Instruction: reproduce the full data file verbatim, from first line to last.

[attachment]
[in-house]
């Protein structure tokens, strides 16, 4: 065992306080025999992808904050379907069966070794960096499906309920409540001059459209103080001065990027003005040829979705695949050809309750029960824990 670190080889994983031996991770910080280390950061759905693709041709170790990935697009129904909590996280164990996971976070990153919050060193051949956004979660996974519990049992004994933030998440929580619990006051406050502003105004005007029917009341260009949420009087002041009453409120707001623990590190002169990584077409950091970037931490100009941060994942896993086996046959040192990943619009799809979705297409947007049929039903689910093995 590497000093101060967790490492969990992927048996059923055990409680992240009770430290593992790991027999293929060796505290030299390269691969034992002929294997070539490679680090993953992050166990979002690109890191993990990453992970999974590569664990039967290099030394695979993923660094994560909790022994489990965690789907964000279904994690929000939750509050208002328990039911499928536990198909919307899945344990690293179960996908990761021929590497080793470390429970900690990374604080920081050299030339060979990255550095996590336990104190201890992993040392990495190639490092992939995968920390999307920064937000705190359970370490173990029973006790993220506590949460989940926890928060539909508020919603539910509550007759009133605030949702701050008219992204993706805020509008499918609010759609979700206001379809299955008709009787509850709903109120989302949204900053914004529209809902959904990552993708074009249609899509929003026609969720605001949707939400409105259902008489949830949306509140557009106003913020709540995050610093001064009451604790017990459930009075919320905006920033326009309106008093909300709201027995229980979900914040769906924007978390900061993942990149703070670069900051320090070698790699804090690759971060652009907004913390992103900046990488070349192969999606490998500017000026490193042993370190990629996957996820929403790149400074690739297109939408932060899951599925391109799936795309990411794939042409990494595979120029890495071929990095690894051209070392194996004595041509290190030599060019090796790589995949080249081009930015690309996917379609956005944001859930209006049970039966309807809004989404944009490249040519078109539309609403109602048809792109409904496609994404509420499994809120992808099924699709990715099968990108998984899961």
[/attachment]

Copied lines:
[in-house]
């Protein structure tokens, strides 16, 4: 065992306080025999992808904050379907069966070794960096499906309920409540001059459209103080001065990027003005040829979705695949050809309750029960824990 670190080889994983031996991770910080280390950061759905693709041709170790990935697009129904909590996280164990996971976070990153919050060193051949956004979660996974519990049992004994933030998440929580619990006051406050502003105004005007029917009341260009949420009087002041009453409120707001623990590190002169990584077409950091970037931490100009941060994942896993086996046959040192990943619009799809979705297409947007049929039903689910093995 590497000093101060967790490492969990992927048996059923055990409680992240009770430290593992790991027999293929060796505290030299390269691969034992002929294997070539490679680090993953992050166990979002690109890191993990990453992970999974590569664990039967290099030394695979993923660094994560909790022994489990965690789907964000279904994690929000939750509050208002328990039911499928536990198909919307899945344990690293179960996908990761021929590497080793470390429970900690990374604080920081050299030339060979990255550095996590336990104190201890992993040392990495190639490092992939995968920390999307920064937000705190359970370490173990029973006790993220506590949460989940926890928060539909508020919603539910509550007759009133605030949702701050008219992204993706805020509008499918609010759609979700206001379809299955008709009787509850709903109120989302949204900053914004529209809902959904990552993708074009249609899509929003026609969720605001949707939400409105259902008489949830949306509140557009106003913020709540995050610093001064009451604790017990459930009075919320905006920033326009309106008093909300709201027995229980979900914040769906924007978390900061993942990149703070670069900051320090070698790699804090690759971060652009907004913390992103900046990488070349192969999606490998500017000026490193042993370190990629996957996820929403790149400074690739297109939408932060899951599925391109799936795309990411794939042409990494595979120029890495071929990095690894051209070392194996004595041509290190030599060019090796790589995949080249081009930015690309996917379609956005944001859930209006049970039966309807809004989404944009490249040519078109539309609403109602048809792109409904496609994404509420499994809120992808099924699709990715099968990108998984899961």